April 7, 2005

When Disability Pays

Perhaps the most fundamental condundrum of workers compensation (and other forms of disability insurance) is this: when a worker is paid for being sick, there is a strong disincentive for getting well. Employers and insurers have long been frustrated by this problem. Attorneys have long viewed it as a business opportunity. And now the doctors are beginning to confront this profound fault line in the world of medicine.

In an article by E. J. Mundel at drkoop.com, a "meta-analysis" of 211 research studies from across the globe reveals that indemnity (lost wage) payments have a strong influence on medical outcomes. (The full article, available only to subscribers, is in the April 6 issue of the Journal of the American Medical Association.) In all but one of the studies, workers receiving financial compensation for work-related injuries were almost four times more likely to have poorer long-term medical outcomes than uncompensated workers.

"Essentially, the worker is getting paid for being sick, and it's hard for anyone who's being paid to get sick to get well," said Dr. Robert H. Haralson, immediate past president of the American Academy of Disability Evaluating Physicians, and the current executive director for medical affairs at the American Academy of Orthopaedic Surgeons.

According to Haralson, who was not involved in the study, this phenomenon "has been known for years" among orthopedic surgeons treating such common, tough-to-diagnose workplace problems as back pain or carpal tunnel syndrome.

"It's very frustrating" for doctors," he said. It's very frustrating for employers and their insurance carriers, I would add.

Attorney Involvement
It's no surprise that attorney involvement has an adverse effect on medical outcomes. "If a lawyer is involved, it's five times as expensive as if a lawyer is not involved," noted Dr. Edward Bernacki, director of occupational medicine at Johns Hopkins University School of Medicine, and past president of the American College of Occupational and Environmental Medicine. While the workers might experience some ambivalence about getting better, there is less ambivalence for the attorney: it's in his or her financial interest to present the medical aspects of the disability in the most negative possible light. The better the employee feels, the less money is in it for the attorney. If the employee fully recovers, the attorney is out of a job!

Best Practices
Doctors are catching on to the need for a quick return to work. Dr. Haralson says that the most common problem in these situations is back pain, and "there's good evidence that what you ought to do with back pain is head back to work within a couple of days -- even if you continue to have some pain."

Back at work, the injured workers should initially avoid tasks that might exacerbate symptoms. (We call this "temporary modified duty.") The important thing, according to Haralson, is to keep injured workers from what he called the "disability cascade."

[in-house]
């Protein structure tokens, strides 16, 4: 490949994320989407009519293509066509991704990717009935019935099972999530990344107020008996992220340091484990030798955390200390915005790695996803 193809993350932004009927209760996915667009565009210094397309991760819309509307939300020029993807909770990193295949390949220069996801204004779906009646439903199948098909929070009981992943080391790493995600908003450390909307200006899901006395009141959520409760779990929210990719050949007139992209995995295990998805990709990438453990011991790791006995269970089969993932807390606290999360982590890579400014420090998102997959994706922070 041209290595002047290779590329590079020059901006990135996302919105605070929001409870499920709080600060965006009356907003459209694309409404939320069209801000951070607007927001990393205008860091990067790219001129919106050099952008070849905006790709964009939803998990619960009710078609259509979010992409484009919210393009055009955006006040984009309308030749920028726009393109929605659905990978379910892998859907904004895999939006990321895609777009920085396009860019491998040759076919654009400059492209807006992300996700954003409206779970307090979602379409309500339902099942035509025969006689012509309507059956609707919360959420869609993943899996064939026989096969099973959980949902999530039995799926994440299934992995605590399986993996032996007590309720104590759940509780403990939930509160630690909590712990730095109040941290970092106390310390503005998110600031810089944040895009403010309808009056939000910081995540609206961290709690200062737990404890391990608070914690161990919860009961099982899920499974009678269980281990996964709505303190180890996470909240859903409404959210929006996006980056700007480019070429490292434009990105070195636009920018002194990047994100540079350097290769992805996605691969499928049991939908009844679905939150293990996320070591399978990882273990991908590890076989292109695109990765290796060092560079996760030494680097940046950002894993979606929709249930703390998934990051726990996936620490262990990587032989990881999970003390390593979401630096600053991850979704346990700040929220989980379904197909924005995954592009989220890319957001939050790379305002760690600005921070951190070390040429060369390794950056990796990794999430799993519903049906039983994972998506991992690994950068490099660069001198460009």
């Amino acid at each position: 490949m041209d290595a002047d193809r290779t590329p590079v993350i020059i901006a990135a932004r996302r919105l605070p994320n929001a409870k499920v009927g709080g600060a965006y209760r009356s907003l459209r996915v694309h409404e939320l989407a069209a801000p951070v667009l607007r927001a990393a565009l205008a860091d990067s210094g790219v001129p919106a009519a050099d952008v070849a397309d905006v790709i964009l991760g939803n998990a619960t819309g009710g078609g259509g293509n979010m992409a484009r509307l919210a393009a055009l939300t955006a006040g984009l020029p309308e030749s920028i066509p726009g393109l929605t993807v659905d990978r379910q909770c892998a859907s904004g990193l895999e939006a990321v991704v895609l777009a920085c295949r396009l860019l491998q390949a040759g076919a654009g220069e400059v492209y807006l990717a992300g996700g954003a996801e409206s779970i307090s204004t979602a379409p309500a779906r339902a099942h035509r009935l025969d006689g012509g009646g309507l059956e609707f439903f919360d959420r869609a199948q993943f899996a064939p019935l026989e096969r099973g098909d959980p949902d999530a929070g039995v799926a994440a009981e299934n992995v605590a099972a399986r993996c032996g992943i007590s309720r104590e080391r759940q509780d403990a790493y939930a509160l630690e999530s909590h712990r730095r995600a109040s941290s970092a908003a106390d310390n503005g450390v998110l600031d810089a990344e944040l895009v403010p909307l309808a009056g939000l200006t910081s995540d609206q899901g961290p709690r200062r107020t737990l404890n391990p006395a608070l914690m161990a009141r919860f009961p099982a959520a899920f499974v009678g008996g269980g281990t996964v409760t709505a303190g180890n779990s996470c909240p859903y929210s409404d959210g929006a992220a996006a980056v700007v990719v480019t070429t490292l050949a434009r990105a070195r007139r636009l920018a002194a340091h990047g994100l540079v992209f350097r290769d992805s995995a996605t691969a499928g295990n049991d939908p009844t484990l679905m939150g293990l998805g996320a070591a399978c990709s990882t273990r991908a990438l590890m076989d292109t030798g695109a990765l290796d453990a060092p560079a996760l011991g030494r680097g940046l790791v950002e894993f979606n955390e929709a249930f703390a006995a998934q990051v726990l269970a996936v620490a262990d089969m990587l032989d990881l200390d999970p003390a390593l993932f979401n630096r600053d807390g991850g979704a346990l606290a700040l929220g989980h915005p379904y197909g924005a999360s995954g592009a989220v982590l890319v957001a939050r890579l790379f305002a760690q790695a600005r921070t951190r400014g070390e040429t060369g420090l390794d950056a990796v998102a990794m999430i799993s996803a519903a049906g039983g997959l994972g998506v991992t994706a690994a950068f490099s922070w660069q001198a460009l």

We are in total agreement with Dr. Haralson's comments. Indeed, they provide a concise restatement of the defining principles of a well-structured return-to-work program. We also agree with him that few workers plan out a disability path for themselves. "It's not that the patient lays awake at night thinking "OK, I'm going to go fool the doctor tomorrow,'" he said. "It's much more complicated, it's more of a natural human phenomenon." What�s so natural? When you are paid for not working, your subconscious may have difficulty generating the motivation to get back to work.

We are not suggesting that there is no role in the system for attorneys. Indeed, when employers and carriers deny legitimate claims, attorneys are essential. We are also not implying that indemnity payments are not needed or that injuries never require time away from work. But we do believe that the main cost driver in the workers compensation system is delayed recovery and medically unnecessary time away from work. That's why we urge employers to move aggressively in the first hours and days following an injury: support the worker, secure first class medical treatment, and get the worker back to the workplace as quickly as possible. When a worker is away from the workplace, being paid not to work, there is a powerful risk of a bad outcome for everyone.

| 2 Comments

2 Comments

The JAMA reference is JAMA. 2005;293:1644-1652 - Association Between Compensation Status and Outcome After Surgery
A Meta-analysis
Ian Harris, FRACS(Orth); Jonathan Mulford, MB,BS; Michael Solomon, FRACS; James M. van Gelder, FRACS; Jane Young, PhD

It is indeed from the 4/6/05 issue. Hope that helps.

Thanks for your help. I've posted the correct link.

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This page contains a single entry by Jon Coppelman published on April 7, 2005 11:23 AM.

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